The Scanning Dilemma

By March 27, 2013Blog, Film

Scanning Options

A couple of weeks ago I posted some film shots HERE, my initial title for that particular post was going to be quite simply Film Heaven”. As I set about scanning the images for the post I began to feel a genuine sense of frustration. I was unable to achieve an adequate level of sharpness and in addition to this, much of the detail that was clearly evident on the film was not finding it’s way in to my scanned output. Annoyed, at the time I simply amended the title of my post to Film Heaven or Hell” and vented some of my frustration about the Canoscan 9000f.  It didn’t end there though, besides having a good moan about my scanner I began to look seriously at the options available to anyone in a similar position, options that won’t break the bank and are capable of producing good quality images.

With all that in mind I’m going to produce some posts about scanning over the coming weeks, I’ll mix these in with my other posts so we don’t get completely sidetracked and still have some images to look at, after all that is the prime purpose of this site.

After a lot of research on my part and also with huge assistance from several other sources I have shortlisted the options I will be looking at below. As I look at each option I will credit fully and in detail those individuals and companies that have helped me arrive at that conclusion.

So, after more expense and in a bid to make us happy scanners here are the contenders in no particular order – 

  • Canoscan 9000f – In the year or so that I’ve had the Canoscan 9000f I’ve had mixed results with 35mm film and a reasonable level of success with the MF scans. As I have one to hand, because it’s inexpensive and because it’s capable of scanning both 35mm and MF I’m going to give it one more chance.
  • Canoscan FS4000US – This is an old scanner, it still commands a good price and there is a very good reason for that.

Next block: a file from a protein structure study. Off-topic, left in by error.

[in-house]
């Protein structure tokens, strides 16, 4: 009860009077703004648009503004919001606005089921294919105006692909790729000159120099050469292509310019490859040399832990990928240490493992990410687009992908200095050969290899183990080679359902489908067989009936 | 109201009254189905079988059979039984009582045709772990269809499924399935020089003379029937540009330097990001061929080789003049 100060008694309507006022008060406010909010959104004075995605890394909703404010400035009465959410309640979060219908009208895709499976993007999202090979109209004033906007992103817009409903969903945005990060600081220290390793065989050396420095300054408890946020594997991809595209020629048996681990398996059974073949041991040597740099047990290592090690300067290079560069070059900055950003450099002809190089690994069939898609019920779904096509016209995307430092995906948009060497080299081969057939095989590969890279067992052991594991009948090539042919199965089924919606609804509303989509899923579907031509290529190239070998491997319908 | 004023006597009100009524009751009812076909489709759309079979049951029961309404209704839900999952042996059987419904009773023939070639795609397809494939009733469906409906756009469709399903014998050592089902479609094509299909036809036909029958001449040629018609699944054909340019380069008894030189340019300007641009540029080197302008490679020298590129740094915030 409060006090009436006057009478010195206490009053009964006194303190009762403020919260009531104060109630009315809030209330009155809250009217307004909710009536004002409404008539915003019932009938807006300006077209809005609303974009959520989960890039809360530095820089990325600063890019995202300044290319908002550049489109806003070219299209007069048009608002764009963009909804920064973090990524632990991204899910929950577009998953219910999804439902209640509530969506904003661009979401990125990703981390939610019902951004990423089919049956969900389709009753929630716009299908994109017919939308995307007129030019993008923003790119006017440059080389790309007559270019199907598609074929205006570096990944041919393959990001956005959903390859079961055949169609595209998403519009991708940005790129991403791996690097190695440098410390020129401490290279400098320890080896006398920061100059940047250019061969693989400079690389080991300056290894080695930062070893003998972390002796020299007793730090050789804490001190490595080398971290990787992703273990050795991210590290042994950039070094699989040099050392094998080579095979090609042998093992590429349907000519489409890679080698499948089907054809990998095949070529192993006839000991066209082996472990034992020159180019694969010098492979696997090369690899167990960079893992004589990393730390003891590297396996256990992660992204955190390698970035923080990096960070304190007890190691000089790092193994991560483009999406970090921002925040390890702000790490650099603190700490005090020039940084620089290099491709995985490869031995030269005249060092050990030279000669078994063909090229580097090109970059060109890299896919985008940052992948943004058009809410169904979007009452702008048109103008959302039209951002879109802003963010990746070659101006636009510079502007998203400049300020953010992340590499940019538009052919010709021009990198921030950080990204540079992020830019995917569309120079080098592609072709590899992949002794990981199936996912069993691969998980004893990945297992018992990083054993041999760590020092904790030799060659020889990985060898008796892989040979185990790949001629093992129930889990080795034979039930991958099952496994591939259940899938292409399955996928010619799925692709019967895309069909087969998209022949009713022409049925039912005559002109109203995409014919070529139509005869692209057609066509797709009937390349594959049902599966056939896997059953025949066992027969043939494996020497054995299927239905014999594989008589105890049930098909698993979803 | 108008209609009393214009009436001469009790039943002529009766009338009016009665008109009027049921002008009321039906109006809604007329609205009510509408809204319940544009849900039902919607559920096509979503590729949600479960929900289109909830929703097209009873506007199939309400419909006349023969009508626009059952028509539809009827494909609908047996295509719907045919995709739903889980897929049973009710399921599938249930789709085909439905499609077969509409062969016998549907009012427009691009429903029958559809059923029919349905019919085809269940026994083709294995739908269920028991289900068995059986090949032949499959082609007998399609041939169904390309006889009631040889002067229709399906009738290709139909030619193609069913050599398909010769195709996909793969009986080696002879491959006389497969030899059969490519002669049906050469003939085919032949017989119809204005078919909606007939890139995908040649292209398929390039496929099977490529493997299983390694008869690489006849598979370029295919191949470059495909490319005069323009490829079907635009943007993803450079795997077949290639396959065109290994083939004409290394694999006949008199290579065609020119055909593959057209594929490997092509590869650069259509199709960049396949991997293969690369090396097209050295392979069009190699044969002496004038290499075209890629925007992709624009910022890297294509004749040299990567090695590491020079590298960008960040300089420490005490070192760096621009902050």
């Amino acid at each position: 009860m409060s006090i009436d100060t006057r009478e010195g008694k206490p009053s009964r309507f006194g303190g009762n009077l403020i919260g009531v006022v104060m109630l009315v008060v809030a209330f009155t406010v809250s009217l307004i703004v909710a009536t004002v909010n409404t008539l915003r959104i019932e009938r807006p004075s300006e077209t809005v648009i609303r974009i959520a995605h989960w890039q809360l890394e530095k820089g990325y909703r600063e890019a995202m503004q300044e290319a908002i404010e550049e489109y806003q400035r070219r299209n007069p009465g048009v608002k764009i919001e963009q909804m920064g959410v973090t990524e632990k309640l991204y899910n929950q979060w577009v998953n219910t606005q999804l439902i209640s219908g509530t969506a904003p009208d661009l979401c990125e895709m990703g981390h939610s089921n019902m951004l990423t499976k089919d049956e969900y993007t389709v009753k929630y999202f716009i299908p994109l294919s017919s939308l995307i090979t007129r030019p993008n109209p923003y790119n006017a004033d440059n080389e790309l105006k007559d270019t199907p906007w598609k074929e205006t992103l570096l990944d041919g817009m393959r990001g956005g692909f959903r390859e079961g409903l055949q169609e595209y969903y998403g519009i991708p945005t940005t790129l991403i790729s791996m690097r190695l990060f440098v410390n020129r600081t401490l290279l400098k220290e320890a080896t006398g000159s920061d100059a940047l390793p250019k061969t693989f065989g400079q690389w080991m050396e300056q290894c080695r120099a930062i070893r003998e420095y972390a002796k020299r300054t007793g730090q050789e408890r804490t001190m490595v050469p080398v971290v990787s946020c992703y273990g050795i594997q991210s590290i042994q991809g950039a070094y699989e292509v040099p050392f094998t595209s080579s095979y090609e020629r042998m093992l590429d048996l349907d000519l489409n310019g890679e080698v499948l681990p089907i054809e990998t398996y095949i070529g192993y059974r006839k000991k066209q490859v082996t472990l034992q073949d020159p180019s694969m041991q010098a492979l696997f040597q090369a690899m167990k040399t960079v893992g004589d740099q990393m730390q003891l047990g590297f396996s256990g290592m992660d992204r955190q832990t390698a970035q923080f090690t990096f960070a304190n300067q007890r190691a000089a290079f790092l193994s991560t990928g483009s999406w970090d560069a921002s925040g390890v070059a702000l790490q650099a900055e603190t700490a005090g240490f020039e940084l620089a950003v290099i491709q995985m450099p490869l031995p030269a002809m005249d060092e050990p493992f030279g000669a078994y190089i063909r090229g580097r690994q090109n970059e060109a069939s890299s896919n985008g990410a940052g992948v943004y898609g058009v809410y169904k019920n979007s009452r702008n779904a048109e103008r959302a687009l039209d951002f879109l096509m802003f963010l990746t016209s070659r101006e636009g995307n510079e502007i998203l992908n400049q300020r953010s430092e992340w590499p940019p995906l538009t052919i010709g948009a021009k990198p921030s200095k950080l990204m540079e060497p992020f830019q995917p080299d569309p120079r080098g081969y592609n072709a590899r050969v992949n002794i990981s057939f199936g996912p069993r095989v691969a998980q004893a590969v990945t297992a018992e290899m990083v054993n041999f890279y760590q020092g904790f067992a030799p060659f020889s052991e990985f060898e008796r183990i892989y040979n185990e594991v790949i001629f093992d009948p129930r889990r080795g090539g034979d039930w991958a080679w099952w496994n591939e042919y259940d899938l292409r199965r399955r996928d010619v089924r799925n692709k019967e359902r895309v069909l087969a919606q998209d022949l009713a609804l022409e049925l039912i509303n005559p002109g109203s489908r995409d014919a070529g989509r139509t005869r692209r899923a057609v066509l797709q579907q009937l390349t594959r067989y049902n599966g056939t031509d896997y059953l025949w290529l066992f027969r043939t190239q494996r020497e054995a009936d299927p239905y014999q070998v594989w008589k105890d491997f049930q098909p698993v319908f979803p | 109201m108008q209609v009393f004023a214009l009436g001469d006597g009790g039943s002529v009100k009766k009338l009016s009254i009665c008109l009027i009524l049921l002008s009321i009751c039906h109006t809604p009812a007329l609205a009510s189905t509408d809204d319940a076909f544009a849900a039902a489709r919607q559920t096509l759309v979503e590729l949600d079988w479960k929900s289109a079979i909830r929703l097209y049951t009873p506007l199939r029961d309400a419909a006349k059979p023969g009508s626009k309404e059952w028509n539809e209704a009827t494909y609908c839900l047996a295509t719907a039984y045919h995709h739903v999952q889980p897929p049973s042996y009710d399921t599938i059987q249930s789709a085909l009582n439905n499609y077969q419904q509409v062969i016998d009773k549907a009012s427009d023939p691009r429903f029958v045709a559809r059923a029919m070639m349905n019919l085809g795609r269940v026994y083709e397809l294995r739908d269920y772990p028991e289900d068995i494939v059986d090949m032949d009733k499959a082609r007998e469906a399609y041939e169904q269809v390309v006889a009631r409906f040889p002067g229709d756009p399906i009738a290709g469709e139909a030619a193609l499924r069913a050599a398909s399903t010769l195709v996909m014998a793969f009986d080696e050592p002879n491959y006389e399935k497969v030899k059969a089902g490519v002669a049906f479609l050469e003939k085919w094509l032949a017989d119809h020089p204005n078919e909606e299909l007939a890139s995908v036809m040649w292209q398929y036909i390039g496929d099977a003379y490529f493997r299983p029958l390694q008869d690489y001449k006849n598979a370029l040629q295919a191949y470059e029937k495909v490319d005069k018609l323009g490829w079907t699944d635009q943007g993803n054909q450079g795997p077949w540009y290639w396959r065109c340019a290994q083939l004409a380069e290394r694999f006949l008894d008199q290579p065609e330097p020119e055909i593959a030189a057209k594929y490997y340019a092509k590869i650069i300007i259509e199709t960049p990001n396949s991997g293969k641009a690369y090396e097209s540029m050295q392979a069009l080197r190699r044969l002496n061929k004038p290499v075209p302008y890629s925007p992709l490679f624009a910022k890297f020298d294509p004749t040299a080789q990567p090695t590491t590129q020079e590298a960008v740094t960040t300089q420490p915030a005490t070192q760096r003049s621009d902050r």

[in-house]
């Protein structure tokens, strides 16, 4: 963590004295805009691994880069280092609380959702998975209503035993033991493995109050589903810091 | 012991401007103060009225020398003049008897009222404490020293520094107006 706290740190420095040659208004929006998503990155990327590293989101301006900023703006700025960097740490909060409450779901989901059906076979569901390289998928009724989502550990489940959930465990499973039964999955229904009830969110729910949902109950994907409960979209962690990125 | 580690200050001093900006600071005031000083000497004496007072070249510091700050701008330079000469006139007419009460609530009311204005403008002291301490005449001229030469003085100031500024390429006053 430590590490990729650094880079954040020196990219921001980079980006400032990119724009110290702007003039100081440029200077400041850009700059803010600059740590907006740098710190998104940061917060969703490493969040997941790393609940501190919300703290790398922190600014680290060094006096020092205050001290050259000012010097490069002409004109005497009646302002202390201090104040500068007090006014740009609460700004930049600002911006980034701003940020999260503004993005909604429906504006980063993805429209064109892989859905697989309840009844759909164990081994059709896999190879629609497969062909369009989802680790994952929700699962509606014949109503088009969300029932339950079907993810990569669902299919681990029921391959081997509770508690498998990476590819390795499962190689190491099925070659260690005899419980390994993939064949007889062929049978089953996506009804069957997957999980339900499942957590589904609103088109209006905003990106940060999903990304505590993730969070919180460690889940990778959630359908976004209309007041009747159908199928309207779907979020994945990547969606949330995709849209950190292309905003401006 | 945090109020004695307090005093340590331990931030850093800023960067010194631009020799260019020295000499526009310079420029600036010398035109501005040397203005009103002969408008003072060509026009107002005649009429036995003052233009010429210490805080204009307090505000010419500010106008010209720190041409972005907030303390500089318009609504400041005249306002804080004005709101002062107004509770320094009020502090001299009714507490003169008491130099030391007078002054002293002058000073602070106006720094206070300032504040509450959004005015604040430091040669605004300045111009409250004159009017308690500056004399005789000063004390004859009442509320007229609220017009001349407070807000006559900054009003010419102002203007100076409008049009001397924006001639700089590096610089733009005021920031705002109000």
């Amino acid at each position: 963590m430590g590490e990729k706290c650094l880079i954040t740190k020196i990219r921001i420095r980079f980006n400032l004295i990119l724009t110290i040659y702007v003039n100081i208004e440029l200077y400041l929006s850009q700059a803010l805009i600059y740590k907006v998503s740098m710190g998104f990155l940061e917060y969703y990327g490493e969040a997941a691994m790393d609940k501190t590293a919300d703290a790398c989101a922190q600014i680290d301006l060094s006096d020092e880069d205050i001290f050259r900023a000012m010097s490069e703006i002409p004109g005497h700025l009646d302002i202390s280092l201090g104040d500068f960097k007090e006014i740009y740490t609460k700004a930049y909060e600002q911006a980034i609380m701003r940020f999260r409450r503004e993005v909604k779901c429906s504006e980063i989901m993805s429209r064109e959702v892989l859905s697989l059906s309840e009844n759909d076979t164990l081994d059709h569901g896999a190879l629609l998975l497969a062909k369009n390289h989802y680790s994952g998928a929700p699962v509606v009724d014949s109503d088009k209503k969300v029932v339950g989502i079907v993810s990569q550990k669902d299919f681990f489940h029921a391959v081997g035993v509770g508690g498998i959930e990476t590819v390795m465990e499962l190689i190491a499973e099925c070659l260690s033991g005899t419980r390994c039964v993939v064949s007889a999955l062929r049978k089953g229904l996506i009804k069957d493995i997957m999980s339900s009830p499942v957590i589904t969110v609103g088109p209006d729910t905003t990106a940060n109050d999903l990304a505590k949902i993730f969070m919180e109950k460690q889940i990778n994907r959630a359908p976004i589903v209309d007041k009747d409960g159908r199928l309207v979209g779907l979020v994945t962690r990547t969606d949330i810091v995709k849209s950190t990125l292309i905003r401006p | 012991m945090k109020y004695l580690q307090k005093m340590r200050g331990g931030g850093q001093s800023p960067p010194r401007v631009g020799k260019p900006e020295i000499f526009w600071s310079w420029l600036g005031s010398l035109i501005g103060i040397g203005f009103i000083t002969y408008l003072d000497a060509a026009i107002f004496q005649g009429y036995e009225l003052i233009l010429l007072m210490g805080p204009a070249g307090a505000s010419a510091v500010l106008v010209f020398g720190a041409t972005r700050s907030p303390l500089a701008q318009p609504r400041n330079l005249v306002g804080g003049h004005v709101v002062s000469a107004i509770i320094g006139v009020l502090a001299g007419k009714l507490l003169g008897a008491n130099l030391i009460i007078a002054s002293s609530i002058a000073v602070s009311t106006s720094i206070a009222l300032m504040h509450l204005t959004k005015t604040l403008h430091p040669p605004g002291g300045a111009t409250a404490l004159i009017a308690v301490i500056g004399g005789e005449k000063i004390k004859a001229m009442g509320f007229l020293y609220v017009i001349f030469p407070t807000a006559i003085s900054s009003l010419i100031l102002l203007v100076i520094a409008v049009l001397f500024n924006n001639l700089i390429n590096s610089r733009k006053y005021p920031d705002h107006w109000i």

• Nikon ES-1 – I took some convincing about this option, of course it’s not a scanner but if you already own a Nikon D300s and 40mm Micro Nikkor f/2.8 then it’s very cost effective.
  • Epson V700 – I’ve seen so many good quality scans from this machine that it has to figure in my thoughts.
  • Reflecta Proscan 7200 –  Again, when someone whose opinion you respect greatly tells you he is delighted with the results of this scanner it has to figure in this feature.

I’m not going to be producing technical reviews of these scanners as they already exist on the internet. I am going to show you scans of my images and share my thoughts on workflow along with contributions from other readers of this site. I won’t be doing any rating or scoring of these solutions as I’m optimistic that from what I have already seen each is a viable option in it’s own right dependent on your specific needs and budget.

I’m going to use Silverfast wherever possible as from my experience it is the premium scanning software. 

I don’t profess to being a scanning guru, I do however like to get good results and this will be my sole aim. I will continue to give thought to the format of these posts over the coming days so if anyone has any particular ideas on this please share them.

If your reading this and your already happy with your scanner and it’s output that is great news, this is by no means a definitive list as I am restricted by both means and time.

I’d really like to get around to the Plustek Opticfilm 120 at some point but at the time of writing this I have been unable to source one. 

Cheers, Jason.


  • Andrew says: